Hugh Pickens DOT Com writes "BBC reports that when Dana Snay learned her father had been awarded an $80,000 cash settlement in an age-discrimination lawsuit against his former employer, she couldn't resist bragging about it on Facebook. "Mama and Papa Snay won the case against Gulliver," the teen posted to her 1,200 Facebook friends. "Gulliver is now officially paying for my vacation to Europe this summer. SUCK IT." Trouble was her father had signed a confidentiality agreement so the school refused to pay a dime and a Florida appeals court has found in the school's favor. “Snay violated the agreement by doing exactly what he had promised not to do,” wrote Judge Linda Ann Wells. “His daughter then did precisely what the confidentiality agreement was designed to prevent.” Snay's father said in depositions that he and his wife knew they had to say something to their daughter because she suffered “psychological scars” from issues during her enrollment at the school and was aware that they were in mediation with Gulliver attorneys. Attorneys say it's unlikely confiding in Dana Snay would have jeopardized the settlement — it was the facebook post that did them in. "Remember when all you had to worry about was your daughter posting naked selfies of herself on Facebook?" writes Elie Mystal at "Above the Law". "Now, things are worse.""
Hugh Pickens DOT Com writes "Emily Sohn reports at Discovery Magazine that high levels of air pollution in Beijing, where levels of pollution have spiked above 750 micrograms per cubic meter, have caused a run on face masks as people look for ways to protect themselves from the smog while the capital is on its sixth day of an "orange" smog alert — the second-highest on the scale — with the air tasting gritty and visibility down to a few hundred meters. But experts say that under the hazards they’re facing the masks are unlikely to help much. In fact, images of masked citizens navigating the streets of Beijing highlight the false confidence that people put in face masks in all sorts of situations, including flu outbreaks and operating rooms . “For so long, people have worn these and believed they are effective,” says industrial hygienist Lisa Brosseau. “But I believe they give people a false sense of protecting themselves when they are really not getting much protection.” For a step up in protection, consumers can buy a category of mask known technically as N95 respirators, which are generally available at hardware stores. N95 facemasks are often used in industrial workplace situations to protect against things like lead dust and welding fumes, and they are certified by the National Institute for Occupational Safety and Health to trap 95 percent of particles sent through them in testing situations. But in order to work N95 respirators need to be professionally fitted to each person’s individual face (PDF) to make sure there is a tight seal with no leaks and if they truly fit right, they are uncomfortable to wear. “If it’s going to work, it has to fit your face,” says Donald Milton. “If you buy a box of these things at the hardware store, it’s not clear you’re getting anything that’s going to work for you.”"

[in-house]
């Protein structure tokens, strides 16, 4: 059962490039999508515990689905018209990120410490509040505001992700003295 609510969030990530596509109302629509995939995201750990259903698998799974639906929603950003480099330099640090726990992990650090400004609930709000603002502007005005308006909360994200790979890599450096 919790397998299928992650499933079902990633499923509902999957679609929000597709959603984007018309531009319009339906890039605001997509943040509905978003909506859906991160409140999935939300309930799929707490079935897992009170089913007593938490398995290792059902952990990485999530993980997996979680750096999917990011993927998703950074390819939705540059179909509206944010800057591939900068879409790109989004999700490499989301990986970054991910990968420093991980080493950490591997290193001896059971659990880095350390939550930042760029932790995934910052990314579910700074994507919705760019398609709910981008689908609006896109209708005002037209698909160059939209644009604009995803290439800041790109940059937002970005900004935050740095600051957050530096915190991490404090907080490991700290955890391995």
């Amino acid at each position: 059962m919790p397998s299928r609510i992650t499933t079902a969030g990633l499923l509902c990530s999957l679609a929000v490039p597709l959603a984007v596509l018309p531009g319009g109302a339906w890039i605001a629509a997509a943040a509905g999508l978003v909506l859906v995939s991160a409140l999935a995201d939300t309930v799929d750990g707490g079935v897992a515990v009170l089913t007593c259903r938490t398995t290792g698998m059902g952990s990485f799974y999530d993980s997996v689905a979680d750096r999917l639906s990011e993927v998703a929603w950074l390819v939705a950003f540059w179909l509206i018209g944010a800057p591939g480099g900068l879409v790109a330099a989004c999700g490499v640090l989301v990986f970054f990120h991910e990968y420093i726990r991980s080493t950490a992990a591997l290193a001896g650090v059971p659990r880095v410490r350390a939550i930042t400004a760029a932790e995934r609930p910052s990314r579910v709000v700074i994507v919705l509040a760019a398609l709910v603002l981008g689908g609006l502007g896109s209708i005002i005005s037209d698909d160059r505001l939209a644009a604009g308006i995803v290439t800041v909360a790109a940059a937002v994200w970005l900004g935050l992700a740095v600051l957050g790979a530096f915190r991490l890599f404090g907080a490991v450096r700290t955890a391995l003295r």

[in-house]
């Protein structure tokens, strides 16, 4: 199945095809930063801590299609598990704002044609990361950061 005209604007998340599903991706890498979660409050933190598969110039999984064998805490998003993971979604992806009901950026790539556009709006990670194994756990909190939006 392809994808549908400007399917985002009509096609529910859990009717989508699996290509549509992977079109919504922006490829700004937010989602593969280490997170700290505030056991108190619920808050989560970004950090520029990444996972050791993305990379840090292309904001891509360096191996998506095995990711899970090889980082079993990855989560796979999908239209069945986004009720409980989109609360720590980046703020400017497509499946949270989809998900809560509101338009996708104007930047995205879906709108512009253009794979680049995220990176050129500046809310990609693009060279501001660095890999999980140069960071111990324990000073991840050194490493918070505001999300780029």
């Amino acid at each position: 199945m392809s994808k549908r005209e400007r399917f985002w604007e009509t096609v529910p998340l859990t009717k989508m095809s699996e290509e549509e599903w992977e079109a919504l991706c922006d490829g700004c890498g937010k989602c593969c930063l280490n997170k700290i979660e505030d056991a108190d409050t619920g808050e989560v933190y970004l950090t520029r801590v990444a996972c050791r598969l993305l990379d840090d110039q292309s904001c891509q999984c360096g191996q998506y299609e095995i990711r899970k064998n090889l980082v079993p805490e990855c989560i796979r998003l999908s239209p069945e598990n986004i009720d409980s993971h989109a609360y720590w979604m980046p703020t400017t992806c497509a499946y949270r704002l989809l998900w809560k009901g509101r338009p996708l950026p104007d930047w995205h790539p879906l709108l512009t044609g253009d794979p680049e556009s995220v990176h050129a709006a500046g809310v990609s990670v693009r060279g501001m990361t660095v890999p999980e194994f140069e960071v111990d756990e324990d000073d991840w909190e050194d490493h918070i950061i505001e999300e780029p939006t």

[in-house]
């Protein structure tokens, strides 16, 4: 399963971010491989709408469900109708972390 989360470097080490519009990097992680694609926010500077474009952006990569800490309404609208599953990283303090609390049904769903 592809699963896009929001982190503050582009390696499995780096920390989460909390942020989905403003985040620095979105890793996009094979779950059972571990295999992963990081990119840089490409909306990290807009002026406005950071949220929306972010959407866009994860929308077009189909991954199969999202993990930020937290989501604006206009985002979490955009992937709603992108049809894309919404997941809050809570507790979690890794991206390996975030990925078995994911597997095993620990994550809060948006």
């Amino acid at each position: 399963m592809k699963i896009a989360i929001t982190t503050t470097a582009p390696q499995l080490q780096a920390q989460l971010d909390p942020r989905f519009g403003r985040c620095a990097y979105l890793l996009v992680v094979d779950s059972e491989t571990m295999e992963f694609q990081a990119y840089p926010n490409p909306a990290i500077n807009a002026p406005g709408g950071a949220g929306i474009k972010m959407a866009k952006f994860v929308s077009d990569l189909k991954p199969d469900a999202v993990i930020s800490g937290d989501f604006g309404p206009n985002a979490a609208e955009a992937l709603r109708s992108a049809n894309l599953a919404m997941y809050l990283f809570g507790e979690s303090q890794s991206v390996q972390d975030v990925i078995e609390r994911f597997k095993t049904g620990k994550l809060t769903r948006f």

Hugh Pickens DOT Com writes "Nick Statt reports at Cnet that at Apple's annual shareholder meeting Friday, Apple CEO Tim Cook shot down the suggestion from a conservative, Washington, DC-based think tank that Apple give up on environmental initiatives that don't contribute to the company's bottom line. The National Center for Public Policy Research (NCPPR), hasn't taken kindly to Apple's increasing reliance on green energy and said so in a statement issued to Apple ahead of the meeting. "We object to increased government control over company products and operations, and likewise mandatory environmental standards," said NCPPR General Counsel Justin Danhof demanding that the pledge be voted on at the meeting. "This is something [Apple] should be actively fighting, not preparing surrender." Cook responded that there are many things Apple does because they are right and just, and that a return on investment (ROI) was not the primary consideration on such issues. "When we work on making our devices accessible by the blind. I don't consider the bloody ROI," said Cook. "We do a lot of things for reasons besides profit motive, We want to leave the world better than we found it." Danhof's proposal was voted down and to any who found the company's environmental dedication either ideologically or economically distasteful, Cook advised "if you want me to do things only for ROI reasons, you should get out of this stock.""